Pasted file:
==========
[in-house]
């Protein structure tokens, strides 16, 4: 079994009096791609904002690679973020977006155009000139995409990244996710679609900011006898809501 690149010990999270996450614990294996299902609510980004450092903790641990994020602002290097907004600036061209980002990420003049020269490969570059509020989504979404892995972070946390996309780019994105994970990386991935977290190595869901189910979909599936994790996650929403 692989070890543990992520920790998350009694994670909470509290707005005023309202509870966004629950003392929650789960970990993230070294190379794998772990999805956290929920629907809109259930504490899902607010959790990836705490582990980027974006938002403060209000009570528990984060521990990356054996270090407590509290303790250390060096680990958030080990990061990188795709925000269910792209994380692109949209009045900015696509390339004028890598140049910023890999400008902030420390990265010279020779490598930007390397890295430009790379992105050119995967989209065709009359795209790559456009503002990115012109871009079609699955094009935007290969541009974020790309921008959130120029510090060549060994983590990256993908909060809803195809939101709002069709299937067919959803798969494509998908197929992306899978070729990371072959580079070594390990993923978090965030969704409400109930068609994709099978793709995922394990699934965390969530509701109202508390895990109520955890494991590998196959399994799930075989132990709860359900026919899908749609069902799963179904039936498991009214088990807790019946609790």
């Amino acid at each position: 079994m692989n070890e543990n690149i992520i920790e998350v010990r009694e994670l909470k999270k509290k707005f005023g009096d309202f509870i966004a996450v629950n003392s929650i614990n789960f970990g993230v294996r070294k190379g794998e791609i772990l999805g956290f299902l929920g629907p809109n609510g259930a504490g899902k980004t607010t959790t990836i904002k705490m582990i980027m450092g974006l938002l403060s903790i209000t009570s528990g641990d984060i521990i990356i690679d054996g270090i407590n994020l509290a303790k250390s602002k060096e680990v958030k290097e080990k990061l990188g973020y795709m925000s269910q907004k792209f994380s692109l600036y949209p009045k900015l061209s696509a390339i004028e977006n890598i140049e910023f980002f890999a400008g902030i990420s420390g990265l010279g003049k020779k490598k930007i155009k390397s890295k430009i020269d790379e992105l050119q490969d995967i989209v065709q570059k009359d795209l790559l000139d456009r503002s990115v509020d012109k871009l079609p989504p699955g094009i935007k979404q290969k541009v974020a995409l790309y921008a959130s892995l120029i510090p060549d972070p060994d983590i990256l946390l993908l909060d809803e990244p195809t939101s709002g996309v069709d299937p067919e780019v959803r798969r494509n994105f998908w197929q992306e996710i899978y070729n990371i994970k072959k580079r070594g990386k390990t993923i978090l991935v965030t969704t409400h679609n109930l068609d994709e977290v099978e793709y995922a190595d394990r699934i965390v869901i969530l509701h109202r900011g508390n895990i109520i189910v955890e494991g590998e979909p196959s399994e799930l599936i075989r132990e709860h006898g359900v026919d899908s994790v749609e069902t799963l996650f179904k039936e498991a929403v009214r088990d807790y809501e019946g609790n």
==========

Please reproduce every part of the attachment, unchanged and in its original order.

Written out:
[in-house]
């Protein structure tokens, strides 16, 4: 079994009096791609904002690679973020977006155009000139995409990244996710679609900011006898809501 690149010990999270996450614990294996299902609510980004450092903790641990994020602002290097907004600036061209980002990420003049020269490969570059509020989504979404892995972070946390996309780019994105994970990386991935977290190595869901189910979909599936994790996650929403 692989070890543990992520920790998350009694994670909470509290707005005023309202509870966004629950003392929650789960970990993230070294190379794998772990999805956290929920629907809109259930504490899902607010959790990836705490582990980027974006938002403060209000009570528990984060521990990356054996270090407590509290303790250390060096680990958030080990990061990188795709925000269910792209994380692109949209009045900015696509390339004028890598140049910023890999400008902030420390990265010279020779490598930007390397890295430009790379992105050119995967989209065709009359795209790559456009503002990115012109871009079609699955094009935007290969541009974020790309921008959130120029510090060549060994983590990256993908909060809803195809939101709002069709299937067919959803798969494509998908197929992306899978070729990371072959580079070594390990993923978090965030969704409400109930068609994709099978793709995922394990699934965390969530509701109202508390895990109520955890494991590998196959399994799930075989132990709860359900026919899908749609069902799963179904039936498991009214088990807790019946609790």
């Amino acid at each position: 079994m692989n070890e543990n690149i992520i920790e998350v010990r009694e994670l909470k999270k509290k707005f005023g009096d309202f509870i966004a996450v629950n003392s929650i614990n789960f970990g993230v294996r070294k190379g794998e791609i772990l999805g956290f299902l929920g629907p809109n609510g259930a504490g899902k980004t607010t959790t990836i904002k705490m582990i980027m450092g974006l938002l403060s903790i209000t009570s528990g641990d984060i521990i990356i690679d054996g270090i407590n994020l509290a303790k250390s602002k060096e680990v958030k290097e080990k990061l990188g973020y795709m925000s269910q907004k792209f994380s692109l600036y949209p009045k900015l061209s696509a390339i004028e977006n890598i140049e910023f980002f890999a400008g902030i990420s420390g990265l010279g003049k020779k490598k930007i155009k390397s890295k430009i020269d790379e992105l050119q490969d995967i989209v065709q570059k009359d795209l790559l000139d456009r503002s990115v509020d012109k871009l079609p989504p699955g094009i935007k979404q290969k541009v974020a995409l790309y921008a959130s892995l120029i510090p060549d972070p060994d983590i990256l946390l993908l909060d809803e990244p195809t939101s709002g996309v069709d299937p067919e780019v959803r798969r494509n994105f998908w197929q992306e996710i899978y070729n990371i994970k072959k580079r070594g990386k390990t993923i978090l991935v965030t969704t409400h679609n109930l068609d994709e977290v099978e793709y995922a190595d394990r699934i965390v869901i969530l509701h109202r900011g508390n895990i109520i189910v955890e494991g590998e979909p196959s399994e799930l599936i075989r132990e709860h006898g359900v026919d899908s994790v749609e069902t799963l996650f179904k039936e498991a929403v009214r088990d807790y809501e019946g609790n």